Dassault Aviation last month reported its 2009 sales and delivery totals, and the numbers were mixed. The company ended the year with a net tally of minus 163 Falcon orders but a record 77 deliveries. The company has no plans for job cuts in France, although it has slashed the U.S. workforce by 20 percent since the beginning of the downturn.
At a press conference in Paris last month, chairman and CEO Charles Edelstenne said that the negative net total of orders includes, among others, NetJets’ cancellation of orders for 65 aircraft. The fractional operator is scheduled to have Falcons delivered through 2014 but has canceled all Falcon deliveries beyond that year. “They will be re-ordered. NetJets’ CEO told me he still wants to buy more Falcon 2000 series and Falcon 7Xs,” Edelstenne stated.
The net orders were estimated to be minus U3.9 billion (minus $5.3 billion). Falcon revenues, at U2.44 billion ($3.3 billion), grew by 5 percent. The total operating income, at U393 million ($540 million), translated into an 11.5-percent operating margin. Falcons accounted for 71 percent of Dassault’s revenues; the company’s military business accounted for the rest.
The 77 deliveries, albeit healthy, fell short of the hoped-for 90. The business jet deliveries consisted of one Falcon 900DX, 17 Falcon 900EXs, one Falcon 2000DX, three Falcon 2000EXs, 23 Falcon 2000LXs and 32 Falcon 7Xs.
In 2008, Dassault delivered 72 business jets.
Despite the cancellations, the Falcon backlog stood at 249 at the end of last year. This represents three to four years of deliveries and is valued at U7.6 billion ($10.4 billion).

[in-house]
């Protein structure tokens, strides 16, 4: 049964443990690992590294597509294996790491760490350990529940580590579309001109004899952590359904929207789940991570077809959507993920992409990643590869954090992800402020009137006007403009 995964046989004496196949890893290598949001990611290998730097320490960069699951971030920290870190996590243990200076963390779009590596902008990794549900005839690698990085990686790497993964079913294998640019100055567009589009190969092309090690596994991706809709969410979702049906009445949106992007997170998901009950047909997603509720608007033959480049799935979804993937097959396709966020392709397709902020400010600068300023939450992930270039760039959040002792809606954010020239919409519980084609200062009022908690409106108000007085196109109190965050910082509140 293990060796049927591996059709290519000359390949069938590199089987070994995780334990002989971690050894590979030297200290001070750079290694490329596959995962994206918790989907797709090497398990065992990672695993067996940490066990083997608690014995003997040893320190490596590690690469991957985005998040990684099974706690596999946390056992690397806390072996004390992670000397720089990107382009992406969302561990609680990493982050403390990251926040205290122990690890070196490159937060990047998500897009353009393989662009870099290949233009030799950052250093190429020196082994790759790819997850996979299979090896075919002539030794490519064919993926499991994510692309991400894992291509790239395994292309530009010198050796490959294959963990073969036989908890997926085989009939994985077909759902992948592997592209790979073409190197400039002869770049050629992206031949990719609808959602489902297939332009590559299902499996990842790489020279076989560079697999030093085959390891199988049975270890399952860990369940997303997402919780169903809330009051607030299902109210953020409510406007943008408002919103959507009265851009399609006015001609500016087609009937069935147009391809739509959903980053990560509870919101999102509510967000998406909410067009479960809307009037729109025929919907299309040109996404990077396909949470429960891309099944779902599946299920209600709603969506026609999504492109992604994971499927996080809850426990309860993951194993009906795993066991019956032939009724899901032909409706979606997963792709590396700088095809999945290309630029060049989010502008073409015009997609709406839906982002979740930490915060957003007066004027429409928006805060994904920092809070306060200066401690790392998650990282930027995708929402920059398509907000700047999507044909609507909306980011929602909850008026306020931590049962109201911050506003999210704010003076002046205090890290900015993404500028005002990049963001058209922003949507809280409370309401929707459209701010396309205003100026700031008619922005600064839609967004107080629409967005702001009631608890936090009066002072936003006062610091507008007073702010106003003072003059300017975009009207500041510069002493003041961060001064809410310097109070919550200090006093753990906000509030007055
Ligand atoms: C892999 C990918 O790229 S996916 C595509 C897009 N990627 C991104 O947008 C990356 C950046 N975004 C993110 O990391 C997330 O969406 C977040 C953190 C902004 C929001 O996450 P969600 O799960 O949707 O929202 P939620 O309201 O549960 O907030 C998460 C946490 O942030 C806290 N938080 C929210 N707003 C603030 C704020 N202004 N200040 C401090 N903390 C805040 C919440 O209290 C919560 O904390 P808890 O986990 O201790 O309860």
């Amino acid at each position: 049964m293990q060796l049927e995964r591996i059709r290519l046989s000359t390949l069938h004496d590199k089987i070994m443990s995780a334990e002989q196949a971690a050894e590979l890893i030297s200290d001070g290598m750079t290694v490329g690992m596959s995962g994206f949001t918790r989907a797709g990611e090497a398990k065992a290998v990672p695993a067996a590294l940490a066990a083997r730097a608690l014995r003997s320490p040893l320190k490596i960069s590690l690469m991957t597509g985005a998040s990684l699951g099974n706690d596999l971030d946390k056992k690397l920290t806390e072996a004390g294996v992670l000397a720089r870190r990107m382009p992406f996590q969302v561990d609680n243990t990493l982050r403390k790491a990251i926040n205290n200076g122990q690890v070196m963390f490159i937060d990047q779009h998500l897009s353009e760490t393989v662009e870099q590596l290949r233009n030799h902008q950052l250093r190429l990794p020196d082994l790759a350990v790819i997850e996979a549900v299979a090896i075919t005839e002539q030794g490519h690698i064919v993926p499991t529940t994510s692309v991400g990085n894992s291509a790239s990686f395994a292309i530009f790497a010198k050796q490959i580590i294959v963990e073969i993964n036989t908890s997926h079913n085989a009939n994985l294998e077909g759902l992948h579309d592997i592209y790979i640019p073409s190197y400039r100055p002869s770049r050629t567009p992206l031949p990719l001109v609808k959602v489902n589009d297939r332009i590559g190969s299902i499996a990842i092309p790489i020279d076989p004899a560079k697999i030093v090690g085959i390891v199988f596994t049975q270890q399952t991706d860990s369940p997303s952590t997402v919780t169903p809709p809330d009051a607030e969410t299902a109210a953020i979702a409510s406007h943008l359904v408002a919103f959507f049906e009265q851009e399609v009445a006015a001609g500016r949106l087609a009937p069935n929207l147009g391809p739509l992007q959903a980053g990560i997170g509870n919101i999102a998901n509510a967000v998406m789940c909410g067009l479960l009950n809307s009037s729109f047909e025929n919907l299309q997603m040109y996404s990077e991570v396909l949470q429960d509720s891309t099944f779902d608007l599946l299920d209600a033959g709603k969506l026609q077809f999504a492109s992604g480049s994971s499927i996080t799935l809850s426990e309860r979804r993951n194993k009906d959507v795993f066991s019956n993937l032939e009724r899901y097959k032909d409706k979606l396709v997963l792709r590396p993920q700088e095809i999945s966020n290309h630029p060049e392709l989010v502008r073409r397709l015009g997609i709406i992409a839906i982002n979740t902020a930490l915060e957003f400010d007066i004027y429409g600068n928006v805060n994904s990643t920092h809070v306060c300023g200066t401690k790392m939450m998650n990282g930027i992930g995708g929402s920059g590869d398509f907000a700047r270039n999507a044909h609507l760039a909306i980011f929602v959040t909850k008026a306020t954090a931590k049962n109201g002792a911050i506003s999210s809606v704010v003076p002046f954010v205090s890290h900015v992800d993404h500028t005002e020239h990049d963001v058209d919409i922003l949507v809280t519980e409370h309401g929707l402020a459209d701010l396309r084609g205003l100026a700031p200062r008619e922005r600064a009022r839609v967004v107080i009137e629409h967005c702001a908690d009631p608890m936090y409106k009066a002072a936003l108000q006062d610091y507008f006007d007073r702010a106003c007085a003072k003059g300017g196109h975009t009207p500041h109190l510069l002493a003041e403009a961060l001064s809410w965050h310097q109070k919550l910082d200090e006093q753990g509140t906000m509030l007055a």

The first cancellations came from North America, Edelstenne said. A number of cancellations came from large corporations with flight departments. “Some of these large corporations are not even in a difficult situation. But they do not know how long the crisis may last so they are shedding nonessential investment,” he explained. Charter operators and wealthy individuals canceled only a few orders, he said.
Although the pace of cancellations has slowed, Edelstenne said he could not report any upturn in sales yet. The production rate is now set at 5.5 aircraft per month–60 per year, as Dassault counts 11 productive months. Today’s production will be delivered in two years, he pointed out.
Edelstenne forecast steady revenues for this year, with approximately 80 Falcon deliveries, including 25 to 30 Falcon 7Xs.
The company has no layoffs planned and has partially lifted the part-time working arrangements it instituted to cope with the crisis (see AIN, March page 18).
In addition, some work has been moved from one factory to another, to balance the workload. For example, wiring installation has been transferred from Mérignac to Biarritz and center wing-box manufacturing for the Falcon 2000 and 900 series has moved from Biarritz to Seclin.
Development of the large-cabin Falcon 900LX is said to be progressing, with two aircraft in flight test. Certification has moved right from the previous goal of the first half to the second half of this year.
Edelstenne also made a few comments about the SMS. “Phase A of the design is complete,” he said, meaning that “all the decisions about the aircraft’s architecture have been made.” The company is said to be in discussion with engine makers Honeywell, Pratt & Whitney Canada, Rolls-Royce and Snecma. Rolls-Royce was announced as the selected supplier in 2007, but the competition was later reopened.